Tech’s Role in Addressing Coronavirus and Other Potential Pandemics

The World Health Organization on Thursday declared the coronavirus a global health emergency in recognition that the disease risk is no longer confined to China ...

Could Ads Become Potent Weapons Against Streaming Piracy?

Though it no longer grabs many headlines, video piracy remains a major issue for pay-TV services, according to data released last month by consumer research firm Parks Associates ...

Know Your Enemy: The Difficulty of Defining Deepfakes

Facebook recently promised that it would increase efforts to remove so-called "deepfake" videos, including content that included "misleading manipulated media." ...

Cybersecurity 2020: A Perilous Landscape

Cybersecurity is a very serious issue for 2020 -- and the risks stretch far beyond the alarming spike in ransomware ...

Cybersecurity 2020: The Danger of Ransomware

Ransomware tops the list of cybersecurity threats for 2020 ...

Lost at CES

CES is in full swing in Las Vegas this week, and the show for all things high-tech -- from gizmos and gadgets to cars and entertainment gear -- has attracted attendees from around the world. The first CES, or "Consumer Electronics Show" as it originally was known, took place in June 1967 in New York City. It was a spinoff of the Chicago Music Show, which previously served as the main trade event for consumer electronics...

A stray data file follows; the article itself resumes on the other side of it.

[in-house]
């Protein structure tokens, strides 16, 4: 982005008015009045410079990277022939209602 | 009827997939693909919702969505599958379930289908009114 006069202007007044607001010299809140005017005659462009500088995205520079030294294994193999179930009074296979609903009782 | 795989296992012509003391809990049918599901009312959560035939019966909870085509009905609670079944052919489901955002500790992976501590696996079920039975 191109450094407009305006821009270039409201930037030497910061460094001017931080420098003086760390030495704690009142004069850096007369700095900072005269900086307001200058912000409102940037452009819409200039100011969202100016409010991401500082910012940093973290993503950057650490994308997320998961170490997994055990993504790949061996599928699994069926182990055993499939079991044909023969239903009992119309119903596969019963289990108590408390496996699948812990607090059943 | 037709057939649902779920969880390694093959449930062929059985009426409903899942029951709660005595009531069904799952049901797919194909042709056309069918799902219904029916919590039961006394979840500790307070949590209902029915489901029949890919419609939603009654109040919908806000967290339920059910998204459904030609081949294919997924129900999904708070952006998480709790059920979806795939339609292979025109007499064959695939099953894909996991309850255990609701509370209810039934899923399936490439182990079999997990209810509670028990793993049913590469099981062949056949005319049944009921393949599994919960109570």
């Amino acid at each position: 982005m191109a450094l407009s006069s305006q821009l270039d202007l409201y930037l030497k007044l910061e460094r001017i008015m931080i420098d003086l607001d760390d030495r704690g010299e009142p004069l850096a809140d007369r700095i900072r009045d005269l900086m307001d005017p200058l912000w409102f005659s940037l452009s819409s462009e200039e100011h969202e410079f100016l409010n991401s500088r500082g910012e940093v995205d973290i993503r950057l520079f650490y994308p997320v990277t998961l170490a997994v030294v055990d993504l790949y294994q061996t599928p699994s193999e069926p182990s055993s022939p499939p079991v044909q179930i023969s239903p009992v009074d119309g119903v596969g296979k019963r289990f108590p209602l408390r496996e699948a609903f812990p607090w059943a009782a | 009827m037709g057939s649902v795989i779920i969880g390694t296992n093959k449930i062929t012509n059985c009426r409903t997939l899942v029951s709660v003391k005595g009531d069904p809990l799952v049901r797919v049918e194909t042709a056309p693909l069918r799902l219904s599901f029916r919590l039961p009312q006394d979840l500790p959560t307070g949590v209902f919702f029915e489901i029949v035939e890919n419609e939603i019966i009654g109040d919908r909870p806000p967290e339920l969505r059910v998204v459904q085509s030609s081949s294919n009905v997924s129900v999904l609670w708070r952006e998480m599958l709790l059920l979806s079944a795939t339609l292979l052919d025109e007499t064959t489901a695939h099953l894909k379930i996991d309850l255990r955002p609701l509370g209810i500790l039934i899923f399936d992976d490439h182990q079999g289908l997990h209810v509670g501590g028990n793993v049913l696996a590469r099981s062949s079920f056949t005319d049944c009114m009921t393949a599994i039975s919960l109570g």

China’s Tech Ban Could Have Grave Long-Term Consequences

China has issued an order that all foreign-made computer equipment and software be removed from government offices and public institutions within the next three years ...

Your Smart TV Could Give Hackers a Window on Your World

Cybercriminals have discovered ways to compromise smart TVs, including hacking them, the Portland office of the Federal Bureau of Investigation recently warned ...

REVIEW

Disney+ Is a Wonderful World for Tykes and Geeks

Disney+ made its official debut last week, and after a few minor hiccups, the service is up and running. It is widely available via a plethora of devices, offers a breadth of content, and serves quick and seamless downloads to mobile devices ...

Disney+ Launches New Era of Streaming, With a Few Hiccups

The much-anticipated Disney+ streaming service officially launched on Tuesday in the United States, Canada, and the Netherlands. In the first 24 hours, the app was downloaded 3.2 million times. Demand for the new over-the-top streaming service prompted the company to announce that it had exceeded its highest expectations -- but with problematic results...

Google Pays $2.1 Billion to Get Fit(bit)

Google last week announced a deal to acquire wearable fitness device maker Fitbit for US$2.1 billion. The acquisition will give Google, whose parent company is Alphabet, an immediately leading position in the wearables market. Google will be poised to compete against the likes of Apple and Samsung rather than having to build upmarket share from scratch...